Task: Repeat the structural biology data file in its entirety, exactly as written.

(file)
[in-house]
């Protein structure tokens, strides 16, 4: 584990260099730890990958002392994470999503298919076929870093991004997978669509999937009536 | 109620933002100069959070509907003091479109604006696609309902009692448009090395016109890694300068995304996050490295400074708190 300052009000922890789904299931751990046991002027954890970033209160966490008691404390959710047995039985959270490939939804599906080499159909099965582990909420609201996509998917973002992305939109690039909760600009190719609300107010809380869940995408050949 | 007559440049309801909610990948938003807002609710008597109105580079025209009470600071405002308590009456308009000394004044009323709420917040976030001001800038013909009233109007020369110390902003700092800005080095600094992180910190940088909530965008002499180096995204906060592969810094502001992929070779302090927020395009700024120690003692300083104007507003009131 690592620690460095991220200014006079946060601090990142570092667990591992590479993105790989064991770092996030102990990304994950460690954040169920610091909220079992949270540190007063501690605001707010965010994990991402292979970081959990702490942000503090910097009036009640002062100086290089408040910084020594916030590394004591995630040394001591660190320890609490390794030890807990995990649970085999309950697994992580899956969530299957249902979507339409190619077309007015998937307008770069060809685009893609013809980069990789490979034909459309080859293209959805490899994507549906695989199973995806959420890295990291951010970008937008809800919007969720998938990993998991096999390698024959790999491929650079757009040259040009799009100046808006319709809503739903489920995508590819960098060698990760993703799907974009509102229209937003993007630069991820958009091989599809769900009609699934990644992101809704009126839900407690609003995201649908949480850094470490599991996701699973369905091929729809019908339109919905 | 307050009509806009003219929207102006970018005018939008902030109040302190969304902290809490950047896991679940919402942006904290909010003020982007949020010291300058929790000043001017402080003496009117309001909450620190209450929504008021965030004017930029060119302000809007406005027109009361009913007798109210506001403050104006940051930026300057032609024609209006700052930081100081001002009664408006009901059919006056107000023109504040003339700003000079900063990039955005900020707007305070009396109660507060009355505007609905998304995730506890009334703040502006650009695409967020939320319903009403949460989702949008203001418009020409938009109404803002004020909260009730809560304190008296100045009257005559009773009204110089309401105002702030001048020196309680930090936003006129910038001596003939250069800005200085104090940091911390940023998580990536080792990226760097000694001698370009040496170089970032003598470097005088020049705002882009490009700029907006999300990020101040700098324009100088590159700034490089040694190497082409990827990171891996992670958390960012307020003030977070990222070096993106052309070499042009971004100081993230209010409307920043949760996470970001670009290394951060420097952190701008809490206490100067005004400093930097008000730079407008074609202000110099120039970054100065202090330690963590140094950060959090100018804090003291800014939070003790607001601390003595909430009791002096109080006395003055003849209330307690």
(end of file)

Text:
[in-house]
């Protein structure tokens, strides 16, 4: 584990260099730890990958002392994470999503298919076929870093991004997978669509999937009536 | 109620933002100069959070509907003091479109604006696609309902009692448009090395016109890694300068995304996050490295400074708190 300052009000922890789904299931751990046991002027954890970033209160966490008691404390959710047995039985959270490939939804599906080499159909099965582990909420609201996509998917973002992305939109690039909760600009190719609300107010809380869940995408050949 | 007559440049309801909610990948938003807002609710008597109105580079025209009470600071405002308590009456308009000394004044009323709420917040976030001001800038013909009233109007020369110390902003700092800005080095600094992180910190940088909530965008002499180096995204906060592969810094502001992929070779302090927020395009700024120690003692300083104007507003009131 690592620690460095991220200014006079946060601090990142570092667990591992590479993105790989064991770092996030102990990304994950460690954040169920610091909220079992949270540190007063501690605001707010965010994990991402292979970081959990702490942000503090910097009036009640002062100086290089408040910084020594916030590394004591995630040394001591660190320890609490390794030890807990995990649970085999309950697994992580899956969530299957249902979507339409190619077309007015998937307008770069060809685009893609013809980069990789490979034909459309080859293209959805490899994507549906695989199973995806959420890295990291951010970008937008809800919007969720998938990993998991096999390698024959790999491929650079757009040259040009799009100046808006319709809503739903489920995508590819960098060698990760993703799907974009509102229209937003993007630069991820958009091989599809769900009609699934990644992101809704009126839900407690609003995201649908949480850094470490599991996701699973369905091929729809019908339109919905 | 307050009509806009003219929207102006970018005018939008902030109040302190969304902290809490950047896991679940919402942006904290909010003020982007949020010291300058929790000043001017402080003496009117309001909450620190209450929504008021965030004017930029060119302000809007406005027109009361009913007798109210506001403050104006940051930026300057032609024609209006700052930081100081001002009664408006009901059919006056107000023109504040003339700003000079900063990039955005900020707007305070009396109660507060009355505007609905998304995730506890009334703040502006650009695409967020939320319903009403949460989702949008203001418009020409938009109404803002004020909260009730809560304190008296100045009257005559009773009204110089309401105002702030001048020196309680930090936003006129910038001596003939250069800005200085104090940091911390940023998580990536080792990226760097000694001698370009040496170089970032003598470097005088020049705002882009490009700029907006999300990020101040700098324009100088590159700034490089040694190497082409990827990171891996992670958390960012307020003030977070990222070096993106052309070499042009971004100081993230209010409307920043949760996470970001670009290394951060420097952190701008809490206490100067005004400093930097008000730079407008074609202000110099120039970054100065202090330690963590140094950060959090100018804090003291800014939070003790607001601390003595909430009791002096109080006395003055003849209330307690």